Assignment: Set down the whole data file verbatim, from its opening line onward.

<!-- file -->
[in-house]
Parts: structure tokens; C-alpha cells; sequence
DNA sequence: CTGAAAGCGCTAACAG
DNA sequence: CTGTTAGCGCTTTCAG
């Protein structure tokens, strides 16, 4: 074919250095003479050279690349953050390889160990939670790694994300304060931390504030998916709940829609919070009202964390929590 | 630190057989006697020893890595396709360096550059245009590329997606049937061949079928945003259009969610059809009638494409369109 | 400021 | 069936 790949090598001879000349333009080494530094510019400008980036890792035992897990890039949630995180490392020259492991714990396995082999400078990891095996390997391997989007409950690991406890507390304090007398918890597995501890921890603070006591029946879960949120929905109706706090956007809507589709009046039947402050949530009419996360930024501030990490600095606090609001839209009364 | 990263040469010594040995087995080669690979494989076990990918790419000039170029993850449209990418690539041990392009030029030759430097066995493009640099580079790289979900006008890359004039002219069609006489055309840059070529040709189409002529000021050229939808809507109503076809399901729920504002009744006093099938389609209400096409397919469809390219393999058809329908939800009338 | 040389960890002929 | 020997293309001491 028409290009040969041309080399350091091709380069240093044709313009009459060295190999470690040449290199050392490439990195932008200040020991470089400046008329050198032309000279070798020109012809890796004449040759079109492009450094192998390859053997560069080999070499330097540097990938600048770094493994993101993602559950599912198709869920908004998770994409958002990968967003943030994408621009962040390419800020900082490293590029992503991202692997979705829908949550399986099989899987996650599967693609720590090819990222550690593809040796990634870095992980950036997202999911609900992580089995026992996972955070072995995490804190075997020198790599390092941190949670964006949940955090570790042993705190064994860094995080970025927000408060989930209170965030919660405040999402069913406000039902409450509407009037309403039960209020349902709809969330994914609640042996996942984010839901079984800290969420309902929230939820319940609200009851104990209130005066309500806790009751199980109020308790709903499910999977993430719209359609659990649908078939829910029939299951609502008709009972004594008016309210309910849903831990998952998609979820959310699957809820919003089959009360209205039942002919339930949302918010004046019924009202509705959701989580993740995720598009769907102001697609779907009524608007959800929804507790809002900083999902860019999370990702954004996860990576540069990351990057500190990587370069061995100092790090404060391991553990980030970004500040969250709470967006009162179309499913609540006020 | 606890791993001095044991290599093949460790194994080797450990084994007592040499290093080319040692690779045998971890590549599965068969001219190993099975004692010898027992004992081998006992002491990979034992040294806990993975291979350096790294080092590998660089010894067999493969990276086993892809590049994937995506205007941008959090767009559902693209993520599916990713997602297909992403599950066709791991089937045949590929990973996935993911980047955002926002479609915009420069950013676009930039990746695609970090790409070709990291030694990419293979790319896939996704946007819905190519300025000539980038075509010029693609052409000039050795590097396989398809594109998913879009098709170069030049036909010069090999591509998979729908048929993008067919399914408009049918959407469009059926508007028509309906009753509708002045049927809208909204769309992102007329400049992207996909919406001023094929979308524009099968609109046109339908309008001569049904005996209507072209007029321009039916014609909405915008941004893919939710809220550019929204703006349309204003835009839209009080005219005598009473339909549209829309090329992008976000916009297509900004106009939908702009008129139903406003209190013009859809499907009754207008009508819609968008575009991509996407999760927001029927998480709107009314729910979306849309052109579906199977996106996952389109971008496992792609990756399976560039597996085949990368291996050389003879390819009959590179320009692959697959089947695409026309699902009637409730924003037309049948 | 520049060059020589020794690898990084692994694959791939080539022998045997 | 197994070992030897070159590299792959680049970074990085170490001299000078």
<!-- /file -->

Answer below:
[in-house]
Parts: structure tokens; C-alpha cells; sequence
DNA sequence: CTGAAAGCGCTAACAG
DNA sequence: CTGTTAGCGCTTTCAG
């Protein structure tokens, strides 16, 4: 074919250095003479050279690349953050390889160990939670790694994300304060931390504030998916709940829609919070009202964390929590 | 630190057989006697020893890595396709360096550059245009590329997606049937061949079928945003259009969610059809009638494409369109 | 400021 | 069936 790949090598001879000349333009080494530094510019400008980036890792035992897990890039949630995180490392020259492991714990396995082999400078990891095996390997391997989007409950690991406890507390304090007398918890597995501890921890603070006591029946879960949120929905109706706090956007809507589709009046039947402050949530009419996360930024501030990490600095606090609001839209009364 | 990263040469010594040995087995080669690979494989076990990918790419000039170029993850449209990418690539041990392009030029030759430097066995493009640099580079790289979900006008890359004039002219069609006489055309840059070529040709189409002529000021050229939808809507109503076809399901729920504002009744006093099938389609209400096409397919469809390219393999058809329908939800009338 | 040389960890002929 | 020997293309001491 028409290009040969041309080399350091091709380069240093044709313009009459060295190999470690040449290199050392490439990195932008200040020991470089400046008329050198032309000279070798020109012809890796004449040759079109492009450094192998390859053997560069080999070499330097540097990938600048770094493994993101993602559950599912198709869920908004998770994409958002990968967003943030994408621009962040390419800020900082490293590029992503991202692997979705829908949550399986099989899987996650599967693609720590090819990222550690593809040796990634870095992980950036997202999911609900992580089995026992996972955070072995995490804190075997020198790599390092941190949670964006949940955090570790042993705190064994860094995080970025927000408060989930209170965030919660405040999402069913406000039902409450509407009037309403039960209020349902709809969330994914609640042996996942984010839901079984800290969420309902929230939820319940609200009851104990209130005066309500806790009751199980109020308790709903499910999977993430719209359609659990649908078939829910029939299951609502008709009972004594008016309210309910849903831990998952998609979820959310699957809820919003089959009360209205039942002919339930949302918010004046019924009202509705959701989580993740995720598009769907102001697609779907009524608007959800929804507790809002900083999902860019999370990702954004996860990576540069990351990057500190990587370069061995100092790090404060391991553990980030970004500040969250709470967006009162179309499913609540006020 | 606890791993001095044991290599093949460790194994080797450990084994007592040499290093080319040692690779045998971890590549599965068969001219190993099975004692010898027992004992081998006992002491990979034992040294806990993975291979350096790294080092590998660089010894067999493969990276086993892809590049994937995506205007941008959090767009559902693209993520599916990713997602297909992403599950066709791991089937045949590929990973996935993911980047955002926002479609915009420069950013676009930039990746695609970090790409070709990291030694990419293979790319896939996704946007819905190519300025000539980038075509010029693609052409000039050795590097396989398809594109998913879009098709170069030049036909010069090999591509998979729908048929993008067919399914408009049918959407469009059926508007028509309906009753509708002045049927809208909204769309992102007329400049992207996909919406001023094929979308524009099968609109046109339908309008001569049904005996209507072209007029321009039916014609909405915008941004893919939710809220550019929204703006349309204003835009839209009080005219005598009473339909549209829309090329992008976000916009297509900004106009939908702009008129139903406003209190013009859809499907009754207008009508819609968008575009991509996407999760927001029927998480709107009314729910979306849309052109579906199977996106996952389109971008496992792609990756399976560039597996085949990368291996050389003879390819009959590179320009692959697959089947695409026309699902009637409730924003037309049948 | 520049060059020589020794690898990084692994694959791939080539022998045997 | 197994070992030897070159590299792959680049970074990085170490001299000078």